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Chronic Degenerative Valve Disease Stage B1

Posted on August 8th, by janetOlson in Client Handouts. Comments Off on Chronic Degenerative Valve Disease Stage B1

MR schematicStage B1 Chronic Degenerative Valve Disease (CDVD). CDVD is a condition in which the valves regulating blood flow through the small chambers of the heart (atria) and the larger pumping chambers of the heart (ventricles) undergo degenerative changes and no longer create a tight seal when the ventricles contract. These changes allow blood to “regurgitate”, or leak back into the atria (see image to the right). The blood flowing across the leak creates the murmur that we hear. Some dogs have a leak only across the mitral valve on the left side of the heart, and some dogs have leaks across multiple heart valves.

Stage B1 refers to a patient that has developed a leak across its valve, but the condition has not yet caused enlargement, or “remodeling” of the heart. Stage B1 is therefore considered an early and mild form of the disease. Dogs can remain in Stage B1 forever. However, CDVD is a progressive disease process and can worsen over time.

If the condition progresses, the left atrial chamber can become enlarged due to the increased blood volume it is receiving. If the atrium enlarges, just like blowing up a balloon, more and more pressure will develop in the chamber. If enough pressure builds up, the pressure pushes back into the blood vessels in the lungs and causes fluid to leak into the lungs themselves, a condition termed pulmonary edema. When this happens, the patient is said to be in left sided congestive heart failure and medication is warranted. Again, some dogs with CDVD never progress to the stage of failure, and therefore medications are not necessary. But, it is wise to monitor these patients so that medical intervention can be provided if indicated. Follow-Up: It is recommended for your pet to have a physical examination and thoracic radiographs taken every 6 to 12 months. An echocardiogram should be performed every 12 months. In the event that the murmur worsens or that the heart becomes enlarged, as noted on radiographs, a follow-up echocardiogram should be performed at that time. Monitoring: Monitor your pet for an increased respiratory rate at rest. Refer to the handout outlining this technique. Also monitor for exercise intolerance, coughing, weakness, collapse or significant respiratory distress. Contact your veterinarian with any concerns. 1. photo taken from:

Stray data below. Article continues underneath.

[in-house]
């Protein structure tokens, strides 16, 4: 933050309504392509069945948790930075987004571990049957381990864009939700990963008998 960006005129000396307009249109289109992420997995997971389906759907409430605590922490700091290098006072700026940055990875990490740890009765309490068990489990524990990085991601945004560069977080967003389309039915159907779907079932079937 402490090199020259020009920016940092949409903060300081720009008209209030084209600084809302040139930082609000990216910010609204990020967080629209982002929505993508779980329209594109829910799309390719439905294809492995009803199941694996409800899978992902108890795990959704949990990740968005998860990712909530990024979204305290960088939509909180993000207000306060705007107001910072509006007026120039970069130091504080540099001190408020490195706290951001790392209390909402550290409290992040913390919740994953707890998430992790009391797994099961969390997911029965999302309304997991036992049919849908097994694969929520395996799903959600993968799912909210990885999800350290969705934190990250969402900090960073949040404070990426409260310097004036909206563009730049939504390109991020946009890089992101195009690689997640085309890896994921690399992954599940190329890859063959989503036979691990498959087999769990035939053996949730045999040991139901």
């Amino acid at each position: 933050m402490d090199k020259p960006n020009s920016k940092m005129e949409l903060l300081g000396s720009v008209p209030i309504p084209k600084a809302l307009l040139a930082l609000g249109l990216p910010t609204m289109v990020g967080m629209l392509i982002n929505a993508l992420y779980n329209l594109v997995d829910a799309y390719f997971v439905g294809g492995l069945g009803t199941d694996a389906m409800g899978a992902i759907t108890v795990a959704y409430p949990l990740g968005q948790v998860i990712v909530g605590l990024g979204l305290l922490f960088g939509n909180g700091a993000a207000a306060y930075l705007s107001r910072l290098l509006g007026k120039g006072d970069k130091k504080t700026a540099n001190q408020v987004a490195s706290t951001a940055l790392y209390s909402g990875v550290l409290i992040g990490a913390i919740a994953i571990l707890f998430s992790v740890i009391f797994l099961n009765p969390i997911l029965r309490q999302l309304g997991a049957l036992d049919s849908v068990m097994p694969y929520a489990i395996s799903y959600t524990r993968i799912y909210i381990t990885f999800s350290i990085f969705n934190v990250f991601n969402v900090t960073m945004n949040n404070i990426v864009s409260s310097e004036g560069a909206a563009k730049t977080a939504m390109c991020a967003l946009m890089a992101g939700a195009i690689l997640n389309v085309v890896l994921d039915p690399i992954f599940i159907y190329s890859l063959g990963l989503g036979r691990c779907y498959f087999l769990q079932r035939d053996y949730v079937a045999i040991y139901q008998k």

For a printable version of the handout click here: CDVD Handout Stage B1

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